3.4 All NHS staff, including managers and doctors, need to be held to account robustly but we have doubts whether Health and Wellbeing Boards will be sufficiently empowered and that the NHS Commissioning Board will be sufficiently well resourced. If the only proper oversight is to be exercised by the NHS Commissioning Board then this represents a significant centralisation, instead of the intended devolution, of powers.

3.5 The Bill also needs to address how to fill the vacuum left by the abolition of the SHAs. These are to close at the end of March 2012, a full year before the abolition of PCTs. The removal of the so-called strategic or intermediate tier has potentially serious consequences for how change is managed or to broker difficult situations, particularly in the hospital sector. Rather than orderly change with carefully managed strategic decisions, we fear an environment where highly controversial decisions are taken abruptly, with damaging political consequences locally. The NHS will need an effective strategic intermediate tier to operate after the abolition of SHAs and continue into the new system: clarification of the remit, funding and staffing of ‘outposts’ of the National Commissioning Board referred to by David Nicholson at the Health and Social Care Bill Committee should be considered for inclusion on the face of the Bill.


4.1 Clause 52 redefines the duties of Monitor, the first of which in future will be to "protect and protect the interests of people who use health care services" by "promoting competition". Whilst we recognise that competition can play a part in improving certain services, it is not the answer to driving efficiency in every service area, as many services cannot be priced up neatly or specified in fine contractual detail. The danger is that once a service is put to tender initially, EU legislation ensures that the commercialisation of that service will have to continue.

4.2 Clause 104 provides for competition by price in the provision of health services. This now requires amendment following various Government statements and the fact that NHS Chief Executive David Nicholson, said that price competition was "extremely dangerous" when he gave evidence to the Public Accounts Committee and has since written that "there is no question of introducing price competition". For the record we are of the view that price competition can risk engendering a reduction in care quality or reduced terms and conditions for staff, risks which are well recognised within the health sector.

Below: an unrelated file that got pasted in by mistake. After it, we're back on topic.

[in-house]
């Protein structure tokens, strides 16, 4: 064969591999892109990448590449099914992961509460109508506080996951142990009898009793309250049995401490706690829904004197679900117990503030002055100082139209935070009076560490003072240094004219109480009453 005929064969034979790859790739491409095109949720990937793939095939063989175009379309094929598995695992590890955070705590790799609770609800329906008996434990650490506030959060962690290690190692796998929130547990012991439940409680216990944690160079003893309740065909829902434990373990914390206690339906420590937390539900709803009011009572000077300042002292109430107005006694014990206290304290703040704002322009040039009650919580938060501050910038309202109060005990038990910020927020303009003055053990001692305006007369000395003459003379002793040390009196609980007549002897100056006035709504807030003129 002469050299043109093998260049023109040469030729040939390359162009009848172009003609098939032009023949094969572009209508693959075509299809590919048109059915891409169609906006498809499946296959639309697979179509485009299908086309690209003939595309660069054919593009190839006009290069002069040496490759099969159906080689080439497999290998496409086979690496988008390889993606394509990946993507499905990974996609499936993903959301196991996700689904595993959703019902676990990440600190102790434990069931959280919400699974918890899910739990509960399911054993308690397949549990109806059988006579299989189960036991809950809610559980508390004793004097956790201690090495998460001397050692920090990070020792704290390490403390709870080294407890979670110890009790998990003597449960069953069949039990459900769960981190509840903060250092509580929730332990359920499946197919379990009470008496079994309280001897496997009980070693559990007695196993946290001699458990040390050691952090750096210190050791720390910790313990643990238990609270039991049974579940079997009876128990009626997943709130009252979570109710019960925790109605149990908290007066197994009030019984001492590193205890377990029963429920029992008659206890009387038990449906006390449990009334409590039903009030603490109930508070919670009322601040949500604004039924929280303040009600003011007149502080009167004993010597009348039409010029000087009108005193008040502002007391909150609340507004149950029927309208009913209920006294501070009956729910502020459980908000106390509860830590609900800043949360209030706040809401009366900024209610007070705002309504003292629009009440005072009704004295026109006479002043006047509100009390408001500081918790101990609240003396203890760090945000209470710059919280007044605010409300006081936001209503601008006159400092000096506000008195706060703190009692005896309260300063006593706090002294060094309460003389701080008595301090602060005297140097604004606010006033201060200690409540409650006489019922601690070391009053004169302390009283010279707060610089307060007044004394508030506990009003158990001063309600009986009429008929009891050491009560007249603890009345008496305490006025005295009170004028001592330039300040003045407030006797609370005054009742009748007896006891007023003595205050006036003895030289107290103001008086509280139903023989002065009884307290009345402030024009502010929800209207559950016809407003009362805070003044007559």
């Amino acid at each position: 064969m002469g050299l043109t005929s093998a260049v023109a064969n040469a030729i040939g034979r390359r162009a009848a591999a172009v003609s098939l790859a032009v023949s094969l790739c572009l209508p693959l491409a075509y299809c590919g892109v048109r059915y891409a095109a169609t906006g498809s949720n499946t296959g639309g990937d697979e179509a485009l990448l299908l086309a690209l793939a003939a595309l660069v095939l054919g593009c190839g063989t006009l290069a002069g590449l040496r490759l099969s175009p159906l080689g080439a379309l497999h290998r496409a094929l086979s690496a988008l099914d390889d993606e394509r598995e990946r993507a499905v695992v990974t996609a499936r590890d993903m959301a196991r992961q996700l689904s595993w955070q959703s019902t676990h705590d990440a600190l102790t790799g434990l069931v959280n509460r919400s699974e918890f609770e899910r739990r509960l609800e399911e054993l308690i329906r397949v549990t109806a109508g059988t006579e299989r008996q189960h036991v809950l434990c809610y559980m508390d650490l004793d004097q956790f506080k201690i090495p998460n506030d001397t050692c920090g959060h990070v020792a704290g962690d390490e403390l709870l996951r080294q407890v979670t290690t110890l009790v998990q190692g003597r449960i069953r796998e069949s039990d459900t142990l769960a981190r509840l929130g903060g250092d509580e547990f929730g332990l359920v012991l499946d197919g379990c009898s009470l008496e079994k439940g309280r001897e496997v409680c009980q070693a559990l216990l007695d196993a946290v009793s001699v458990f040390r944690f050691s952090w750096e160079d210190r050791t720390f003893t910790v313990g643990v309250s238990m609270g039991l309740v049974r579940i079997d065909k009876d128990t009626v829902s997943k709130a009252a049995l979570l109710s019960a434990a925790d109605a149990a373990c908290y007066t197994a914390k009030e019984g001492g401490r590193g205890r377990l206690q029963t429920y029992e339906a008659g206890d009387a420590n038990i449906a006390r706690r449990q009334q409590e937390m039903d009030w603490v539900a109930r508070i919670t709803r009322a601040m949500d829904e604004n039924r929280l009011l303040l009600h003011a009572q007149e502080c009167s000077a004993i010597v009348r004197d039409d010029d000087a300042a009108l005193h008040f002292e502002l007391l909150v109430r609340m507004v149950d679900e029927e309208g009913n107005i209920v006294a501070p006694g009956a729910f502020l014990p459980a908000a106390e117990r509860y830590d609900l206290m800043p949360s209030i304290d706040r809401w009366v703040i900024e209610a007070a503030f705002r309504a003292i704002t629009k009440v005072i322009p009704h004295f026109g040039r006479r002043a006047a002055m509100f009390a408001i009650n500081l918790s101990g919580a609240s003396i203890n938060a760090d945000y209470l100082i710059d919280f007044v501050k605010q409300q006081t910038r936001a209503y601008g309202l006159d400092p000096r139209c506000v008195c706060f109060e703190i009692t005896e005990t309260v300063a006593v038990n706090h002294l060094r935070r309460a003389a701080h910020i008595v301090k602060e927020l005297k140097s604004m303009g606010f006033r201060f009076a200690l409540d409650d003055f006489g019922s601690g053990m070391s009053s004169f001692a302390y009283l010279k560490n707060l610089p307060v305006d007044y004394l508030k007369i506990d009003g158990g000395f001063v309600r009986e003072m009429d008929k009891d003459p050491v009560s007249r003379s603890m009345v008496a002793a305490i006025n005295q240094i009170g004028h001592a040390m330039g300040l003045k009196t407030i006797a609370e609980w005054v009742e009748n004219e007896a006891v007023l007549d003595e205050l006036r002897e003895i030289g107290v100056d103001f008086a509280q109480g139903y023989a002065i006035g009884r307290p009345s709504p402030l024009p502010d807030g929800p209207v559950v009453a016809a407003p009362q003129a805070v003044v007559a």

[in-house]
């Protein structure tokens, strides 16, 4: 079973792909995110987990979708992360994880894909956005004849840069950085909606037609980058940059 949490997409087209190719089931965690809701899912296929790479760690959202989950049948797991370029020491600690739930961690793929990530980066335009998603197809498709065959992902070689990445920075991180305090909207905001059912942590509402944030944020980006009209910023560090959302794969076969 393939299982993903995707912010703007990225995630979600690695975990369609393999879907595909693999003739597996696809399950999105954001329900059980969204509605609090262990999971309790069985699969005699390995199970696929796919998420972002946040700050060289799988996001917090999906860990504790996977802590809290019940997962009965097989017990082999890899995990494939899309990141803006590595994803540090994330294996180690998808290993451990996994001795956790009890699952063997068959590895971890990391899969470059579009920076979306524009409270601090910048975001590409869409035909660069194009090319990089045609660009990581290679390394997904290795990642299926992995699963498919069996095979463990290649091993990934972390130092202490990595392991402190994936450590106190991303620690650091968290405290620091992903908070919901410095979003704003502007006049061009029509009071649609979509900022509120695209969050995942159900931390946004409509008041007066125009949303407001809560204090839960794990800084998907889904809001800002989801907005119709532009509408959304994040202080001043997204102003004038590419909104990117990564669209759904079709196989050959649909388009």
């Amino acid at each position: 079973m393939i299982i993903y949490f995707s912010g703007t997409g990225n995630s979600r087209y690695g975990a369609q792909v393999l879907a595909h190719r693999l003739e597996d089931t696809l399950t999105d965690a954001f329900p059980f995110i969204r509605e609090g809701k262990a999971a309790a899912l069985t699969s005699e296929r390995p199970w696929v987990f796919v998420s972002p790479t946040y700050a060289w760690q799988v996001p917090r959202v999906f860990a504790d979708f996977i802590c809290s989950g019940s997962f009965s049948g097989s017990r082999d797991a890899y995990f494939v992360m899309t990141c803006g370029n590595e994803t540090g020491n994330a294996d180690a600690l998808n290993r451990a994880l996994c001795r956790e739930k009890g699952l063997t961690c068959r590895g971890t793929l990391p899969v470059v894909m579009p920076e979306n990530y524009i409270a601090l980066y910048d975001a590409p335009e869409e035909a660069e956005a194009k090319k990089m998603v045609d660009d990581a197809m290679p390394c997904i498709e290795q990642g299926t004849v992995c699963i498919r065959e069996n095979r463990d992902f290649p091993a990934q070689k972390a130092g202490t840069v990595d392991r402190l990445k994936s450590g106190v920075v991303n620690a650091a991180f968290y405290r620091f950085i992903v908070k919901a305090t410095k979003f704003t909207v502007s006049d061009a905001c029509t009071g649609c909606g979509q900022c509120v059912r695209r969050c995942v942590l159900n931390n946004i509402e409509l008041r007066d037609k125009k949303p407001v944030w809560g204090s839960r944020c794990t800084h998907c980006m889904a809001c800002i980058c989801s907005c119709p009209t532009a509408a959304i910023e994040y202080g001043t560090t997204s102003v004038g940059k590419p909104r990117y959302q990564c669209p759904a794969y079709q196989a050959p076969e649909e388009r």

4.3 Dr Laurence Buckman from the British Medical Association has identified how the "quality premium" under which GPs will receive increased pay through effective spending of NHS funds, may incentivise GPs to deny services to patients. We believe that another consequence of the premium would be to encourage GPs to favour lower priced and lower quality services in order to protect their salaries. We believe clause 23 subsection 223L "Payments in respect of performance" should be deleted or amended.

4.4 In addition to the promotion of competition by Monitor, the Bill also provides for further measures to increase competition in the NHS. In particular, clause 4 ensures the Secretary of State is required to "promote autonomy" amongst those providing health services, whilst clause 150 removes the cap on the amount of private income a trust can receive from private health care services and the quantity of these services that it provides. In such a market of competing health care providers where providers could fail and services be lost MiP has concerns about how availability of services for patients will be safeguarded.

4.4 We also have concerns that a rapid move towards marketisation of the NHS would have a damaging rather than beneficial effect upon good commissioning. As the King’s Fund’s Chris Ham stated in his evidence to the Public Bill Committee:

"commissioning health care well is really hard to do. You need as much management support as you can get, as much expert advice, as much patient and public involvement."

4.5 We believe that it is a huge risk to attempt radical reform of every part of the NHS whilst at the same time cutting the jobs of those managers with the necessary expertise. The Government should therefore relax its plans to reduce management costs by 46% during the course of the transition, or at least revisit plans in the light of an assessment of what management capacity is needed in the next two years. Meanwhile reform should be undertaken at a more cautious pace with greater inclusion of managers in the decision making process

March 2011